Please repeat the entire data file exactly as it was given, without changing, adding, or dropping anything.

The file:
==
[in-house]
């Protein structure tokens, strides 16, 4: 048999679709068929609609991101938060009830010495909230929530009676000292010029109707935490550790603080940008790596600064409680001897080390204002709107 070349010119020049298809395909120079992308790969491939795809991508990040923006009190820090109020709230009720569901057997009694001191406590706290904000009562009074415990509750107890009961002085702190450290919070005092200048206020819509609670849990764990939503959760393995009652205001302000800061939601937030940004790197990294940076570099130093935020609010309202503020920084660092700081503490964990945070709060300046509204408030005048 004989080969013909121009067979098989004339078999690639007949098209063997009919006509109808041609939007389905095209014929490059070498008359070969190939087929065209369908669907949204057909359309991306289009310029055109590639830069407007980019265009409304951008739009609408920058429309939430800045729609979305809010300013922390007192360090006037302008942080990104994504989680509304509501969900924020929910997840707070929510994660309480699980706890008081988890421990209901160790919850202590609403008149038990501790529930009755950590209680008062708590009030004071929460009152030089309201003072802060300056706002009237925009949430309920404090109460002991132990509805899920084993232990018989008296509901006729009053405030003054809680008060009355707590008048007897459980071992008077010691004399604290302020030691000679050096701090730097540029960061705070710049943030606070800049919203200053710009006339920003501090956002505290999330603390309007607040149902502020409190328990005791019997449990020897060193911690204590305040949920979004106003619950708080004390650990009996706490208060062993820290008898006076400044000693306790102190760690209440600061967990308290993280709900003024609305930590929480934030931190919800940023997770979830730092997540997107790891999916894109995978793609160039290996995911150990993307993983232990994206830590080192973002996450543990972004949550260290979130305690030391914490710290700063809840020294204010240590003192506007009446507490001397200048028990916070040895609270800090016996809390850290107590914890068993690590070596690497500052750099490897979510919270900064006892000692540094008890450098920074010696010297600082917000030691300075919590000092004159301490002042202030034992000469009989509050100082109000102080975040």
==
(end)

[in-house]
């Protein structure tokens, strides 16, 4: 048999679709068929609609991101938060009830010495909230929530009676000292010029109707935490550790603080940008790596600064409680001897080390204002709107 070349010119020049298809395909120079992308790969491939795809991508990040923006009190820090109020709230009720569901057997009694001191406590706290904000009562009074415990509750107890009961002085702190450290919070005092200048206020819509609670849990764990939503959760393995009652205001302000800061939601937030940004790197990294940076570099130093935020609010309202503020920084660092700081503490964990945070709060300046509204408030005048 004989080969013909121009067979098989004339078999690639007949098209063997009919006509109808041609939007389905095209014929490059070498008359070969190939087929065209369908669907949204057909359309991306289009310029055109590639830069407007980019265009409304951008739009609408920058429309939430800045729609979305809010300013922390007192360090006037302008942080990104994504989680509304509501969900924020929910997840707070929510994660309480699980706890008081988890421990209901160790919850202590609403008149038990501790529930009755950590209680008062708590009030004071929460009152030089309201003072802060300056706002009237925009949430309920404090109460002991132990509805899920084993232990018989008296509901006729009053405030003054809680008060009355707590008048007897459980071992008077010691004399604290302020030691000679050096701090730097540029960061705070710049943030606070800049919203200053710009006339920003501090956002505290999330603390309007607040149902502020409190328990005791019997449990020897060193911690204590305040949920979004106003619950708080004390650990009996706490208060062993820290008898006076400044000693306790102190760690209440600061967990308290993280709900003024609305930590929480934030931190919800940023997770979830730092997540997107790891999916894109995978793609160039290996995911150990993307993983232990994206830590080192973002996450543990972004949550260290979130305690030391914490710290700063809840020294204010240590003192506007009446507490001397200048028990916070040895609270800090016996809390850290107590914890068993690590070596690497500052750099490897979510919270900064006892000692540094008890450098920074010696010297600082917000030691300075919590000092004159301490002042202030034992000469009989509050100082109000102080975040």